The electoral map is flipping for Romney
Three weeks ago, President Obama was in very good shape in swing states. He led or was tied in 9 of the 11 battlegrounds according to RealClearPolitics.
Today it appears that Mitt Romney is gaining the upper hand in several crucial states while closing in on the president in states that appeared safe for him at one time.
Mark Halperin on what is eating at Democrats on the day of the second presidential debate:
Here's why some Democrats are worried tonight. If Romney wins the three Southern battlegrounds (FL, NC, and VA) and OH, he is at 266 electoral votes. Leaving the other five battlegrounds unallocated, that means Obama would be at 237 and Romney would only need to win one of the remaining five states to get to 270+. See the map above.
One senior Democratic official expressed real concern tonight unlike I have heard before about Ohio potentially slipping away from Obama (the state has been trending Republican in statewide races, Rob Portman has become a force, religious and gun groups are flooding the state with voter contacts, two of Romney's top strategists have recently won a statewide race there, etc).
This doesn't mean Romney has the upper hand right now. But it is no longer at all implausible that he could take the three Southern battlegrounds and Ohio. If he does that, he sure as heck would have the upper hand. And that leaves at least some Democrats with the shakes.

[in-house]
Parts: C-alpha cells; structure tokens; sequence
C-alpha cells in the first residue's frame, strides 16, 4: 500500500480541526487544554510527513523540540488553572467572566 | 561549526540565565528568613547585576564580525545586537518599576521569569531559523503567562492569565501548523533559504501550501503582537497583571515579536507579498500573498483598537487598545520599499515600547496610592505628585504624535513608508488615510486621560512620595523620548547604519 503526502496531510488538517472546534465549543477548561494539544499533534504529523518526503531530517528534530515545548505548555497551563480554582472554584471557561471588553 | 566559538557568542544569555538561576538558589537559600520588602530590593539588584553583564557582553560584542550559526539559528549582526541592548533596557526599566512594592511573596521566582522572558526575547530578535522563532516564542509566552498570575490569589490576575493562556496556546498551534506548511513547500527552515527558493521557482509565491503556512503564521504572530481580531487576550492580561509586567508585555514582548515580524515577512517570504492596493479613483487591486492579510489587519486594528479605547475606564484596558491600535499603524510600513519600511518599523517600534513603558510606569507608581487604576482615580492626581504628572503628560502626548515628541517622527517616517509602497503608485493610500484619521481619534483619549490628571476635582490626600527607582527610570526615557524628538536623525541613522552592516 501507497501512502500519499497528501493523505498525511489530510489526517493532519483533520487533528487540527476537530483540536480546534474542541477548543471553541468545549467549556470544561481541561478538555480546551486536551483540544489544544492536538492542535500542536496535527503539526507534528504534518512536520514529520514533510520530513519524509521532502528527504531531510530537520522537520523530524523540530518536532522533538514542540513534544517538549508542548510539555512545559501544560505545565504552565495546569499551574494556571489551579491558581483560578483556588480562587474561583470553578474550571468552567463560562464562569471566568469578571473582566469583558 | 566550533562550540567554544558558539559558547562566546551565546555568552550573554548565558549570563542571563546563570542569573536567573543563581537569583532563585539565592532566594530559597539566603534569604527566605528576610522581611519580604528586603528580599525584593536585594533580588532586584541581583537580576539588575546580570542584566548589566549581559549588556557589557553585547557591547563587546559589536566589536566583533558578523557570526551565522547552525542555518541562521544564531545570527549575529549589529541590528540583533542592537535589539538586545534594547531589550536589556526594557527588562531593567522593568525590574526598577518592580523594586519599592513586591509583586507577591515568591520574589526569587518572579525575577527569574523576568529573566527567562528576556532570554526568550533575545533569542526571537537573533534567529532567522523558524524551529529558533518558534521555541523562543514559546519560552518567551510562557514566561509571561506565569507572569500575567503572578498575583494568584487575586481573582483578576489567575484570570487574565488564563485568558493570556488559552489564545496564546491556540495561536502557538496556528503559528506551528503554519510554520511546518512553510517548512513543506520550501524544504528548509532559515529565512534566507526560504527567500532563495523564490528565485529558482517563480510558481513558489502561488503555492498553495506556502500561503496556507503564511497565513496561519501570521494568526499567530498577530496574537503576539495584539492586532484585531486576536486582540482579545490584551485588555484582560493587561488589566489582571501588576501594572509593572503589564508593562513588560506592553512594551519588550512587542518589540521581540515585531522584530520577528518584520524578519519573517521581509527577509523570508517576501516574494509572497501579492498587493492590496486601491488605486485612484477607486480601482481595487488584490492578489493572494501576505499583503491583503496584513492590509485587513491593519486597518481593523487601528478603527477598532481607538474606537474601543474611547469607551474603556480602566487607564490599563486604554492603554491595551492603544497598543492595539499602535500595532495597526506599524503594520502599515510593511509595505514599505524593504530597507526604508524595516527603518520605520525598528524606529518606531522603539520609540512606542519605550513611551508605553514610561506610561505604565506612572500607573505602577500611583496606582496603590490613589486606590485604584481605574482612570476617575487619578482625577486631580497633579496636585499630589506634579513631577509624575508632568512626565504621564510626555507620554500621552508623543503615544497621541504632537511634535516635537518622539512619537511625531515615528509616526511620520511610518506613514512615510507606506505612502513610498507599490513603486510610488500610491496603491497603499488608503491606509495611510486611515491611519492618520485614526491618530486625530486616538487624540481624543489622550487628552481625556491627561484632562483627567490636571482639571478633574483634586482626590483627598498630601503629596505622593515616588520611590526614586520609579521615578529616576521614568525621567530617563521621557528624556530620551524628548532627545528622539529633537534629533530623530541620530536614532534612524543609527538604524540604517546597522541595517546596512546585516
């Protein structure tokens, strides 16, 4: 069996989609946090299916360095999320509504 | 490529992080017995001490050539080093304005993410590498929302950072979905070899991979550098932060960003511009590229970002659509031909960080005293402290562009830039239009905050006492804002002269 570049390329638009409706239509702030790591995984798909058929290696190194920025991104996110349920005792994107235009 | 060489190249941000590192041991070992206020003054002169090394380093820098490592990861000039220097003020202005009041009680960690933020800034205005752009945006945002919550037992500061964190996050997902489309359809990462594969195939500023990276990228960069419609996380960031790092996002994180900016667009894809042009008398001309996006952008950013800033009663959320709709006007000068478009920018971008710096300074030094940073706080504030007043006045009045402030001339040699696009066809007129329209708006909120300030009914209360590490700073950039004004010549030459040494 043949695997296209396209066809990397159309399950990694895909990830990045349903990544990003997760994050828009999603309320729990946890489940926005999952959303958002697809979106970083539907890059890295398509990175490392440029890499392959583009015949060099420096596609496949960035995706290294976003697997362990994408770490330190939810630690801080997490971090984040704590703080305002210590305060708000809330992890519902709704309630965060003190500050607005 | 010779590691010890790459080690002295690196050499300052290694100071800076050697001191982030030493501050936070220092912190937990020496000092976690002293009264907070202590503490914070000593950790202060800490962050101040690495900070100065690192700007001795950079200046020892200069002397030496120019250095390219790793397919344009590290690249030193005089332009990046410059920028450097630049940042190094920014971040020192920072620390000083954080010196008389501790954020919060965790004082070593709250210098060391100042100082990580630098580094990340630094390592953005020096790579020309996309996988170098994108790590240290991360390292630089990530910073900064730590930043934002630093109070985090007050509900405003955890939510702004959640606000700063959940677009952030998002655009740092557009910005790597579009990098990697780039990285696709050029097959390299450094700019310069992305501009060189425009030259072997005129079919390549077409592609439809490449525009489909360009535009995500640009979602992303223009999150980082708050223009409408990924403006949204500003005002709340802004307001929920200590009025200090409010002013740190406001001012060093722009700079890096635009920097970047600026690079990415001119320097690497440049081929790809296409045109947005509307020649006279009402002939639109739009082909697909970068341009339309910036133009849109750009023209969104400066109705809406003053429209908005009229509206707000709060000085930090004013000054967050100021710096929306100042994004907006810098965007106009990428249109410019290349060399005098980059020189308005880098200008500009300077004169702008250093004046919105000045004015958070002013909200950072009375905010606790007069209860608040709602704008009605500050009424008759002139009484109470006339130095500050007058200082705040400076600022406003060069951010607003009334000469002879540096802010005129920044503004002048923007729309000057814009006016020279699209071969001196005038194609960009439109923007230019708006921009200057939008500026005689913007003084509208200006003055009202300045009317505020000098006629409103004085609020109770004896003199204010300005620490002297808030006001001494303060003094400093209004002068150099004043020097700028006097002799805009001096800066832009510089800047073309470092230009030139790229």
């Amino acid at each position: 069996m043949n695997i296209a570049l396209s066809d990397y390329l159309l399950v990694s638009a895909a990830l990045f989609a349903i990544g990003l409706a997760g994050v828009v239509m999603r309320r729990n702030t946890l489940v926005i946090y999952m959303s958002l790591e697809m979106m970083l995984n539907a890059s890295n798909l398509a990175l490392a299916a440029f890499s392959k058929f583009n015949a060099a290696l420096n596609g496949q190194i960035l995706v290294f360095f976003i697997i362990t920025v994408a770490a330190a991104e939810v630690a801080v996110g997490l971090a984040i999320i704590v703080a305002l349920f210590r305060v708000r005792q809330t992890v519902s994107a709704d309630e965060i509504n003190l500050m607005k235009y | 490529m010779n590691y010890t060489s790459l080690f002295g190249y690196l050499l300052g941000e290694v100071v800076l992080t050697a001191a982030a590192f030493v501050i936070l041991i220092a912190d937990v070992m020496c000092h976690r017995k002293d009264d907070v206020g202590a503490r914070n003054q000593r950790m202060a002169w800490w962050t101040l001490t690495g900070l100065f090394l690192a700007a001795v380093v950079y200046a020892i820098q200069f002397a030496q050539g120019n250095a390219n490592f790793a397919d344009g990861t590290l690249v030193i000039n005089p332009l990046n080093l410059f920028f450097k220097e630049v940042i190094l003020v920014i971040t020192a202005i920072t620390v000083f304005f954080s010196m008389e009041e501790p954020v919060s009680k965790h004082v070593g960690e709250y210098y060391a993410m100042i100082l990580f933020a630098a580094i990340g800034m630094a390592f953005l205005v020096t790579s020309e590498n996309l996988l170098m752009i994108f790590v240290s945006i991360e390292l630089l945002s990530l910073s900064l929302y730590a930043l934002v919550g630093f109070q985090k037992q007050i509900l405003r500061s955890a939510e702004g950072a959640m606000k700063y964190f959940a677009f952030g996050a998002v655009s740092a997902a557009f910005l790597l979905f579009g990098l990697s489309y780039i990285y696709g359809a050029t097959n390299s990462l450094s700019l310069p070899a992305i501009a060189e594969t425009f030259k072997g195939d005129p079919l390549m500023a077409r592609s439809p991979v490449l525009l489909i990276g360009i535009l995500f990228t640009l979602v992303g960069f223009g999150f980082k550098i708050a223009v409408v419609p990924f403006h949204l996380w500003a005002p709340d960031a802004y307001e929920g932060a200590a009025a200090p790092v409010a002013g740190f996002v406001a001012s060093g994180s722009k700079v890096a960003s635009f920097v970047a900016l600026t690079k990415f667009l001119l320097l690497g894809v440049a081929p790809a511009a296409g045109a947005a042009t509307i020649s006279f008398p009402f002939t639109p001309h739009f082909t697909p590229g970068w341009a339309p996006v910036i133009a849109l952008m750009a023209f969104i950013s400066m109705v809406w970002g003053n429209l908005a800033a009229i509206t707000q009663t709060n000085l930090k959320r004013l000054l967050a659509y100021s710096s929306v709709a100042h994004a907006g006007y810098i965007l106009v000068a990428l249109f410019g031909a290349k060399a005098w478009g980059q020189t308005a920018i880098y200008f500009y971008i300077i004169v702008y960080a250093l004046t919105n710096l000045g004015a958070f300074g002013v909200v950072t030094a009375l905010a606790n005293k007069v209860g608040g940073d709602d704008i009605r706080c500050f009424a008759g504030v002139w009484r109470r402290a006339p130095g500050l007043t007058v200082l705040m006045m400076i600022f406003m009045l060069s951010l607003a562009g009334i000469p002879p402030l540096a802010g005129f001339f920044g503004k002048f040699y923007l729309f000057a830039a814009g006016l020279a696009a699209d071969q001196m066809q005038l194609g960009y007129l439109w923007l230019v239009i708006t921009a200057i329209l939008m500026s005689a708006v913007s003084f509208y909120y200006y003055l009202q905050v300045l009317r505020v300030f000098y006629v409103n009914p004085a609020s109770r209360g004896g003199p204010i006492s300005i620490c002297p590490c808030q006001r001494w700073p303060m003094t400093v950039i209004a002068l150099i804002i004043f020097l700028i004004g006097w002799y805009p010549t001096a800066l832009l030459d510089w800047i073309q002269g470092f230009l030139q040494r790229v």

Romney is virtually even in VA and OH and ahead in North Carolina. Elsewhere, Romney is surging "near landslide" proportions in rural battleground counties:
The random cellphone and land line poll of 600 likely rural voters in nine battleground states Oct. 9-11 has Romney at 59 percent among the survey's respondents. Obama's support is now down to 37 percent among rural battleground voters, a plunge of 10 points from the actual rural vote in those states four years ago.
"What Republican candidates need to do is to rack up big margins in rural areas in order to offset smaller [Republican] margins in urban and suburban areas," says Dan Judy of North Star Opinion Research, the Republican polling firm that participated in the survey.
"Mitt Romney really needs to be at 60 percent or above in [rural] areas to offset some of those [urban and suburban] margins," Judy adds. The new survey shows "he has surged into a huge lead, and I think it is fair to say that his increased lead among rural voters is what is helping him in these swing states overall."
And Quinnipiac's latest Pennsylvania survey shows a huge surge for Romney among white Catholics, propelling him to within 4 points of Obama.
Bottom line: Obama still leads in the electoral college (although he is currently tied or losing the popular vote nationwide) but the trends are just awful for him. He has lost support everywhere and with just about everybody.
His goal at the debate tonight is simple: stop the bleeding. Romney, on the other hand, needs to avoid a gaffe while repeating his dynamic debate performance from Denver.
We'll see after tonight whether the trends favoring Romney will continue no matter how well Obama does.